24-Hour High School Opens at SLATE

473053205SLATE’s new and unprecedented workforce program have extended services for youth customers after SLATE’s normal closing hours at 5 p.m. Never before have young adults, many of whom are working parents, had an opportunity to attain a High School Diploma and jump start to better jobs with support services available to them 24-hours a day.

To deliver services, SLATE, in partnership with St. Louis Public Schools (SLPS), has opened a virtual high school at its location at 1520 Market Street. This SLPS satellite, called the Workforce High School (WHS), is for young adults, ages 17-21, who have previously dropped out of school. Eligible candidates must be eligible to attend school at SLPS.

Under the program, in addition to high school curriculum and access to teachers, a computer lab, educational resources and technical assistance, young men and women will have 24/7 access to education mentorship and case management services. SLATE will help young people navigate responsibilities at home, school, work, at times dealing with probation and parole, handling doctor visits, and providing daycare for their children.

“There is a gap in services for young people who dropped out of high school. They are in need of a second chance and a different venue to get their high school education,” said Dr. Alice Prince, Manager of SLATE Young Adult Workforce Division. “Many of them are parents, some are working two or three jobs, but they still need a way to get their education. We are meeting them where they are,” she said.

Dr. Prince also said that workers with a High School Diploma or GED have a better chance of landing a better job and live above the minimum wage. She says many young adults, especially those with children, do want to do better for themselves and their families. Once they complete their high school education through WHS, SLATE will continue helping them find better employment and career options.

To operate WHS, SLATE will be using federal funding from its regular budget for youth services, in addition to SLPS funds. So far, 20 young men and women have been enrolled into the program. Dr. Prince said more than 20 young adults are on the waiting list.

“This is the first time that the St. Louis Workforce Development Board (WDB) has opened a high school that is operable 24 hours a day,” Dr. Prince said. “Every youth who dropped out of school, who is willing to go back, deserves an opportunity to complete their education and sometimes this can’t be done during normal business hours, between 9 -5, because their lives aren’t so normal.”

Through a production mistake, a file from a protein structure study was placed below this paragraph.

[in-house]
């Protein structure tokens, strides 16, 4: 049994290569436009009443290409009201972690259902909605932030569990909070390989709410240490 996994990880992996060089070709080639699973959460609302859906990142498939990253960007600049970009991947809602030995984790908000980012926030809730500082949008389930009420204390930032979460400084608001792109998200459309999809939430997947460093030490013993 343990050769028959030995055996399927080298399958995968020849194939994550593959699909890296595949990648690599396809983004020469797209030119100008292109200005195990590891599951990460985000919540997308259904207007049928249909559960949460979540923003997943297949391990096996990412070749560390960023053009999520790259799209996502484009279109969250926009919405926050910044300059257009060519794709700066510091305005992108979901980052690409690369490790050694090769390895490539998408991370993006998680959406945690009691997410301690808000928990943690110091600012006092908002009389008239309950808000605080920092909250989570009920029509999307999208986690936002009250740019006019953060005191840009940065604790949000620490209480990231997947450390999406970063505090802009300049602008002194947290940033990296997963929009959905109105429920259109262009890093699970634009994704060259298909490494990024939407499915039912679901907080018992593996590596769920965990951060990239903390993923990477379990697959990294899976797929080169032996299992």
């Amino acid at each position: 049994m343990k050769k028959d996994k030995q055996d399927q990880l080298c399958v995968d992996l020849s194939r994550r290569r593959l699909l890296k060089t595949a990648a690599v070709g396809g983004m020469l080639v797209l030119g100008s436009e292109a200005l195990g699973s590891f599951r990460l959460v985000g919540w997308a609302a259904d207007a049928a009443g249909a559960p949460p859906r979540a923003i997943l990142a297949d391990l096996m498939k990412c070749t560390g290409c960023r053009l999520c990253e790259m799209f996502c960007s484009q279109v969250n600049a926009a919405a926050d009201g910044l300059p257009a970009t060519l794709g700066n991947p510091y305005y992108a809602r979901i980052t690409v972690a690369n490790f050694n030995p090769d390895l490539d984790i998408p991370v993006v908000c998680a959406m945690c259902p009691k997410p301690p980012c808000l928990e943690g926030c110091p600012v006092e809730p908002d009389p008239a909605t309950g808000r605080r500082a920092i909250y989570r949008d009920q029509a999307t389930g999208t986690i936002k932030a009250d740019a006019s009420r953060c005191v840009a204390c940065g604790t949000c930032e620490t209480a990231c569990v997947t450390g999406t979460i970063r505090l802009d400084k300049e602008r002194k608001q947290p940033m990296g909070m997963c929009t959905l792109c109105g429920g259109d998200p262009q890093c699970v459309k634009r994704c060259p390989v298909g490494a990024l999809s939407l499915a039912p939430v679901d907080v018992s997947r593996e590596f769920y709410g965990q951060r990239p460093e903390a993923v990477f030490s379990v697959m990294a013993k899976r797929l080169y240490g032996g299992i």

SLATE Receives $1 Million Job Training Grant To Help Train St. Louis Workers For High Growth Industries

employ-milwaukee-092316-athomasRecently, SLATE announced receipt of $977,793 in grant funds, made available through the U.S. Department of Labor (DOL), to help individuals pursue the education and training necessary to advance their careers or obtain employment. SLATE was part of a group, led by Employ Milwaukee and consisting of Kansas City, Chicago, Minneapolis, Gary (Indiana), Detroit, and Milwaukee, that applied under the America’s Promise grant opportunity. The grant has been titled the Compete Midwest America’s Promise Alliance (CMAPA); the total amount awarded across all participating cities was $6 million.

To implement CMAPA in St. Louis, SLATE will enroll/train 250 participants – unemployed, underemployed, and incumbent workers, with special emphasis on low-income/disadvantaged populations. They will be provided with financial assistance to earn a degree or credential necessary to obtain middle- to high-skilled jobs. CMAPA will also coordinate key regional stakeholders to design new training and employment schemes, enhance participation of local businesses in hiring and retaining talent, and integrate efforts to fully leverage the cost of case management and supporting services among CMAPA’s partners.

Participants must be 16 years or older and not currently in school. More than 1,430 individuals will be trained through this grant over the four (4)-year period.

CMAPA’s primary goal of growing regional economies will be achieved by targeting high-demand industries with significant projected growth. These industries include Advanced Manufacturing, Financial Services, Healthcare, and Information Technology (IT), as well as IT-related occupations.

“We have developed a program that will strengthen and help grow economies and workforce not only in St. Louis but the Midwest region at large. Strategic and planning efforts are better done in collaboration – regional partnerships work across the state lines to efficiently use resources and learn best practices from each other,” said Michael K. Holmes, SLATE’s Executive Director.

SLATE will be engaging participants in American Job Centers either through traditional adult and dislocated worker programs or as referrals from partner education and training providers and employers. On-the-Job Training (OJT) will be an essential element to the service strategy, based on options that are the best fit for each participant. Targeted occupations include Financial Analyst, Personal Financial Advisor, Industrial Machinery Mechanic, Computer Controller, Pharmacy Technician, Registered Nurse, Medical Assistant, Medical/Clinical Technologist, Medical Records Coding, Computer Support Desk, Computer Systems Analyst, Software Developer, Computer Programmer, and Cyber Security.

Nationwide, $100 million was made available through DOL to expand education and training programs and pilot/scale up innovative tuition-free partnerships between employers, economic development, workforce boards, community/technical colleges, and community-based organizations. To date, SLATE received commitments from employers and employer associations including the St. Louis Regional Chamber, Missouri Enterprise, Hunter Engineering, BioGenerator, BacterioScan, and the Donald Danforth Plant Science Center and two training providers, St. Louis Community College and Ranken Technical College.

The CMAPA grant award was one of 23 awarded and the highest allowed under this opportunity. This is the third successful regional coalition SLATE has been a part of with Employ Milwaukee; the first two were American Apprenticeship and TechHire.